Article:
half a revolution and you start from there). Neither is inherently better,
but you have to be trying for one or the other, rather than sticking yourself
with a vertical pedal.
-Tom

Are you trying to learn the rollback mount, or a static mount?

I first learned the rollback mount and it took a while to get it down.

Consider mounting as two separate things:

  1. getting on the unicycle, with pedals in the 3 & 9 position, and relatively motionless.

  2. gently tipping forward, waiting, then catching up to regain balance and with forward momentum.

You can practice the second half by using your current pole or car assisted mount. Rather than pushing off from the support, instead, from a balanced postion, just let yourself fall forward, wait a moment, and then try to regain balance and forward motion.

Once you’ve got a feel for the second part, all you need to be able to do is get a relatively consistent rollback.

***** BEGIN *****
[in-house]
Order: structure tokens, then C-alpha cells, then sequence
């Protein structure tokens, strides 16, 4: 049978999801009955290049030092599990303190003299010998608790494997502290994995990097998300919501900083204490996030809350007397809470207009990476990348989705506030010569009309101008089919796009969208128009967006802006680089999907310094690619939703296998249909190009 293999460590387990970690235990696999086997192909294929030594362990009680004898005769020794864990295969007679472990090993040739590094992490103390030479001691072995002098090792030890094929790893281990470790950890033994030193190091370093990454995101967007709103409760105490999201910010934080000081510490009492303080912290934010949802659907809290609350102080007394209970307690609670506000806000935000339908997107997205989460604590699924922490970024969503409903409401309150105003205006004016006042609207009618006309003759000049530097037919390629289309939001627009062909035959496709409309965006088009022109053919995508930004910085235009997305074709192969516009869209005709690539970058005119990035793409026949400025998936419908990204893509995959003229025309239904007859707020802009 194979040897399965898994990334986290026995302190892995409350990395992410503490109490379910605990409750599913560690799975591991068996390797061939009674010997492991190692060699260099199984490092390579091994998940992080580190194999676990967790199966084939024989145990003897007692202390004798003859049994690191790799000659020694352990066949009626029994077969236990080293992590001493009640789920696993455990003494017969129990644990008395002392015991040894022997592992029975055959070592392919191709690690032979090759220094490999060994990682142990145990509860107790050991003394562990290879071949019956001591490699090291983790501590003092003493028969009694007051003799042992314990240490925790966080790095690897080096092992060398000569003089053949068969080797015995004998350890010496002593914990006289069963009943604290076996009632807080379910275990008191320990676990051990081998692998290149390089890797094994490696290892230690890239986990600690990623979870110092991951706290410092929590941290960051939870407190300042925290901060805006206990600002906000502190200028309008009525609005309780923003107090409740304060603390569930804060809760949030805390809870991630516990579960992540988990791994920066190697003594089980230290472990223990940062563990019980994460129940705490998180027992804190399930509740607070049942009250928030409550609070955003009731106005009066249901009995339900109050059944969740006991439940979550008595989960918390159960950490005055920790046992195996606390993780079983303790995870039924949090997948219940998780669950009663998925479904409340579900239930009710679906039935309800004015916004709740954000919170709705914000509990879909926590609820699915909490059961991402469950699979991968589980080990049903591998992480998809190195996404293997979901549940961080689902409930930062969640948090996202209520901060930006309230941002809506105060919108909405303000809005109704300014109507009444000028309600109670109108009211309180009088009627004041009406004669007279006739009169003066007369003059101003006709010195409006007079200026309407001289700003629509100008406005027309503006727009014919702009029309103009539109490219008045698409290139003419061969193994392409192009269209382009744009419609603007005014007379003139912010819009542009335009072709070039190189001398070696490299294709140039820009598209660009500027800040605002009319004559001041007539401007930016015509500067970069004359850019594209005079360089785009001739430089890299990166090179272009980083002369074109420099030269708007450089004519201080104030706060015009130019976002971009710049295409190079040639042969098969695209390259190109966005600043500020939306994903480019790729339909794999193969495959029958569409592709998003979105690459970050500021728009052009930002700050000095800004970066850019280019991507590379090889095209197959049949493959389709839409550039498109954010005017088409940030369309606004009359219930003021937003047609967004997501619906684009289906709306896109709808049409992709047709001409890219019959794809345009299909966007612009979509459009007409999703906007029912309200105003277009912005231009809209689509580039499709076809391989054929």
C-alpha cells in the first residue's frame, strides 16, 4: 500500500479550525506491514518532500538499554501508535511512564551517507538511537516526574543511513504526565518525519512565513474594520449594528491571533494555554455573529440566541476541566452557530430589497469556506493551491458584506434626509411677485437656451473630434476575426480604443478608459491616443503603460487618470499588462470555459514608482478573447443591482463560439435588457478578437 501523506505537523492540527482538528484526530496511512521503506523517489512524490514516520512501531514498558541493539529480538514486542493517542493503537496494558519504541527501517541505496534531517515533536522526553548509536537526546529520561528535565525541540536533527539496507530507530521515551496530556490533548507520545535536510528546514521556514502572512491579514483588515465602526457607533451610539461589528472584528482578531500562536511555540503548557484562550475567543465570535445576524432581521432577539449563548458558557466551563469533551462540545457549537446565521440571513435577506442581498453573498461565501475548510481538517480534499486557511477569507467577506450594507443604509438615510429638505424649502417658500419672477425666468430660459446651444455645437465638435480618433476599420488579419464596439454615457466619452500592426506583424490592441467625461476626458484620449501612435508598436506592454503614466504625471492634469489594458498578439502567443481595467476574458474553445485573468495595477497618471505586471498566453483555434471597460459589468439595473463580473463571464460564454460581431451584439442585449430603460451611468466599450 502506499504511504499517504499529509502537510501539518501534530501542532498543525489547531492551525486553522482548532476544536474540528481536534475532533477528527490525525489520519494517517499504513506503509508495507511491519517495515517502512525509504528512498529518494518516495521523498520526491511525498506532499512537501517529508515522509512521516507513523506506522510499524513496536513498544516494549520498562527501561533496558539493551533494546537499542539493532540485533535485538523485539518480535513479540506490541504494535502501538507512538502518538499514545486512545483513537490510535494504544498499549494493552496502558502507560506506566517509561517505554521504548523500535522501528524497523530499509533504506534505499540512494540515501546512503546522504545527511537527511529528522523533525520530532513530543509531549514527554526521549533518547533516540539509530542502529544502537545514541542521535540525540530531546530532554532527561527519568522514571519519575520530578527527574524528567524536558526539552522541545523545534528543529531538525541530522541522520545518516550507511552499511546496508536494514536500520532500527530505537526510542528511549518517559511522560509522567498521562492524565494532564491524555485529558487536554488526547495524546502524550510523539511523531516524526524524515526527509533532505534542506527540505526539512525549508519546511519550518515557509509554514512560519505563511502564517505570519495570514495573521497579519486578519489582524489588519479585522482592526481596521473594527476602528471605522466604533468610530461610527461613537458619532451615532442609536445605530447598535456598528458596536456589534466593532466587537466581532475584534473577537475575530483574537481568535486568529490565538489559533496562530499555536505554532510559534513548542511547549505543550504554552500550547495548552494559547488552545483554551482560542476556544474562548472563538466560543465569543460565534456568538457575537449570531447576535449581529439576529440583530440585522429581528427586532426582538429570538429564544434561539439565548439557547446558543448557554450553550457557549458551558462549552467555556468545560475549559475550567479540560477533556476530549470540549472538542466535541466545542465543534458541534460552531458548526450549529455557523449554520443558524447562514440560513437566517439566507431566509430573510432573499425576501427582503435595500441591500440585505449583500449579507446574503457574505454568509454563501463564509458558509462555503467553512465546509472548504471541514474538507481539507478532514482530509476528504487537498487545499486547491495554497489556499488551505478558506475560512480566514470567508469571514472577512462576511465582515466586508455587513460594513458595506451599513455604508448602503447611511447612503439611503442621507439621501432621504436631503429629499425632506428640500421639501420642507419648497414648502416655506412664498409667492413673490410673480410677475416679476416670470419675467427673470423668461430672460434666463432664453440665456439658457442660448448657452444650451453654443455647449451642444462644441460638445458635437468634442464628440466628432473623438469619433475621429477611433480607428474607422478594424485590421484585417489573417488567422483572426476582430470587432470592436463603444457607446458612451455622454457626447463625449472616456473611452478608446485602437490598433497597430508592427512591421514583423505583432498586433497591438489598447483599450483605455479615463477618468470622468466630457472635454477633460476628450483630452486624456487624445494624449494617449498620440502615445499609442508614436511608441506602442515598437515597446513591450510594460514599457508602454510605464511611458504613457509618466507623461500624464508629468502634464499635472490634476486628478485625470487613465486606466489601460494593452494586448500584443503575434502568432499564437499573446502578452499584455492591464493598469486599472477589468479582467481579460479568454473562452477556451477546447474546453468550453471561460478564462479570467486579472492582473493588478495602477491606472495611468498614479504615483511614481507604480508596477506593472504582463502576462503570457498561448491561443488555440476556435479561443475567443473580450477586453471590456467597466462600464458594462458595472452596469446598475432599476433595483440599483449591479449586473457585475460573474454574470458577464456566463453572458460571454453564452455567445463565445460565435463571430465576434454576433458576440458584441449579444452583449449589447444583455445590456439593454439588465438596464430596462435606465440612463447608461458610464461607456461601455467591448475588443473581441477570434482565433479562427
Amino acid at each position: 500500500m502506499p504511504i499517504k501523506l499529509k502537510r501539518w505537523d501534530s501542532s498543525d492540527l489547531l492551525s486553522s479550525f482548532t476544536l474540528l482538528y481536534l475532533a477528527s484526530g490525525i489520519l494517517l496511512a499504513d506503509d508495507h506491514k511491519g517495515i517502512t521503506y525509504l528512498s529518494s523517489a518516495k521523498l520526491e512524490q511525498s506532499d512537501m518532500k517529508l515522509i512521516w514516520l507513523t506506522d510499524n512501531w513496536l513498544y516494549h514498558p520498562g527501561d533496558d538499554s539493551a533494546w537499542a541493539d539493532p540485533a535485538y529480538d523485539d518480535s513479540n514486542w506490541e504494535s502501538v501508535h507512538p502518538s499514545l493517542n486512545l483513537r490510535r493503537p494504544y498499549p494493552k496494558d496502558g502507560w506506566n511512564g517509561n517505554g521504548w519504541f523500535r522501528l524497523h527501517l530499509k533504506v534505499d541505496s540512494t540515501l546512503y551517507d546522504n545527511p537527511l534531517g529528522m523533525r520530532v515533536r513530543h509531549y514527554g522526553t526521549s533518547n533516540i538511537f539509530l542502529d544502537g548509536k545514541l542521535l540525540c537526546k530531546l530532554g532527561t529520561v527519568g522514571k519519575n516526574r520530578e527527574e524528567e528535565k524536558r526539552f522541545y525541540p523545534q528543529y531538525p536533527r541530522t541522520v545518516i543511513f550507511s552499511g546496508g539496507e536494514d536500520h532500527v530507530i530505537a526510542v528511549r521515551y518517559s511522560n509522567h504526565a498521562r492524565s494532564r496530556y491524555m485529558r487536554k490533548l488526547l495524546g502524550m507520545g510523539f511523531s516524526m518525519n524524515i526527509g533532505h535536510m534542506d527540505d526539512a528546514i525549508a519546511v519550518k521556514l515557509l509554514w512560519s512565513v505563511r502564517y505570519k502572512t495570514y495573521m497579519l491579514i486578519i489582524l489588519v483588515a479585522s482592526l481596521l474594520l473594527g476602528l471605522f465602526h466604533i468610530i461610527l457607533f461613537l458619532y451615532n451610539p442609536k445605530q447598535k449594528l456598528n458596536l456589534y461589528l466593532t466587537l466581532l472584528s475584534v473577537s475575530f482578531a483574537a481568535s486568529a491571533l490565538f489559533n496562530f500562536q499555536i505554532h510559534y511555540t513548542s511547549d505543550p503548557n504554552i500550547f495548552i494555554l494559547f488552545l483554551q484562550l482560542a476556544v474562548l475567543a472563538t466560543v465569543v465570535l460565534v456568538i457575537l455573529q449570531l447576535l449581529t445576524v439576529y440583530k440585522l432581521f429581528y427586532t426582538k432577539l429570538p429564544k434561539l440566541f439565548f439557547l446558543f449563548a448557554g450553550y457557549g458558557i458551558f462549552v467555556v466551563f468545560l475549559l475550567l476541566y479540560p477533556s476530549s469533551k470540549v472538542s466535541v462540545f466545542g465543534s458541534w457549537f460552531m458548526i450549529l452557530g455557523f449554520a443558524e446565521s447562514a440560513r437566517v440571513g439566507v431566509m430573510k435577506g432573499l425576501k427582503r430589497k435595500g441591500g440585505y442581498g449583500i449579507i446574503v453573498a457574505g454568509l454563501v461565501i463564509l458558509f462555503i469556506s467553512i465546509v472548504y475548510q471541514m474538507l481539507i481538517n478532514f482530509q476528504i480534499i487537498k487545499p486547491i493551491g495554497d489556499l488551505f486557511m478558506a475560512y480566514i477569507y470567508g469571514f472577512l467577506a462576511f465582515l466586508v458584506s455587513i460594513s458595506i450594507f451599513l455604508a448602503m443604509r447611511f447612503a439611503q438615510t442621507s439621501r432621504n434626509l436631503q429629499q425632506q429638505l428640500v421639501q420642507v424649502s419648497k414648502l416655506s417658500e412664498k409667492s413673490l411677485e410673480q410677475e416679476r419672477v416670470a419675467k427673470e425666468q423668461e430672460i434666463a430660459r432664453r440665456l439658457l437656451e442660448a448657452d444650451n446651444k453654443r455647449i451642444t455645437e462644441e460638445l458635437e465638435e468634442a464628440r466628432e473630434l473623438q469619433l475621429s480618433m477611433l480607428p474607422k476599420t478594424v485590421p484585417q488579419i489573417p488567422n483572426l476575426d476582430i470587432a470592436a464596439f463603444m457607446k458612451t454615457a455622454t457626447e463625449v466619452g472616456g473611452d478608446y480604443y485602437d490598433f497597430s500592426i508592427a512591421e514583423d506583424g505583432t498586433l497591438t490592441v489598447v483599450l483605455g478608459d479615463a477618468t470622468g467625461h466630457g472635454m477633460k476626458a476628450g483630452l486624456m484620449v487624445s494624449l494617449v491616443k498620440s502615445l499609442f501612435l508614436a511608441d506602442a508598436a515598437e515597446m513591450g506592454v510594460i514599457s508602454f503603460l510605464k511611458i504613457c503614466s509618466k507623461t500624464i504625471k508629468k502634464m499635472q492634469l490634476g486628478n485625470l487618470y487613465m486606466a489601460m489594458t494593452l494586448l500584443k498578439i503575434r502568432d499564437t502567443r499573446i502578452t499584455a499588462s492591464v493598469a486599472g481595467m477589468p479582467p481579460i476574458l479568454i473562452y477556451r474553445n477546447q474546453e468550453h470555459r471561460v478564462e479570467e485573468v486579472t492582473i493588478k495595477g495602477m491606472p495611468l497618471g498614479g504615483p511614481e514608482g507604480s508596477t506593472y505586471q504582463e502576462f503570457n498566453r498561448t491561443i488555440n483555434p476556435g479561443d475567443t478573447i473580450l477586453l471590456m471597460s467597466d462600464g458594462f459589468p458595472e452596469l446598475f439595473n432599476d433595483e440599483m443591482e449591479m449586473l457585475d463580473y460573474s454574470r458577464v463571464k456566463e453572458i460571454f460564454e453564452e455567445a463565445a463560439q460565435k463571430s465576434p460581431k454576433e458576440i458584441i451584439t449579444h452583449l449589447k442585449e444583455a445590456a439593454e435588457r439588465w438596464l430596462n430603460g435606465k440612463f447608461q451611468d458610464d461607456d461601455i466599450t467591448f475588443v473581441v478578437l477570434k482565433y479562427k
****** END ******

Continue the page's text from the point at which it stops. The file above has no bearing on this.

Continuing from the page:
Before you mount, as you hold the unicycle in front of you, sit on the seat as much as you can. Use your hand to hold the seat against your bottom. If you are already sitting on the seat, then your legs can be used for solely for balance instead of balance and also supporting your weight.

Some of my trouble with mounting was because I was trying to gingerly lower myself onto the seat and take off all at the same time.

good luck,
byron.

I learned too long ago to recall. But my 2 daughters are just now learning everything they can, so I can recall.

We agree that it helps to position yourself facing down a slight grade.

pedals at 3/9 or 4/10 (lower number is the rear foot.)

Don’t push on the back pedal while hopping up on the seat. Your other foot should hit the front pedal about the same time as your butt hits the seat. Just the weight of your foot is plenty to hold it still. To them, it was more about the hop than pressing on pedals. If your falling backwards, hop a little further over the top.

Have you ever done the “fake step on your brother’s stomach” while hopping the other foot to the other side of your brother? Sort of like that. Also known as “watch me step in that dog poop. Not!”

I was self taught and never saw another unicyclist for 15 years, and never got my freemounting to 100%. Then I met a few other unicyclists, and learned developed this technique, which is just sooooo much easier and more reliable: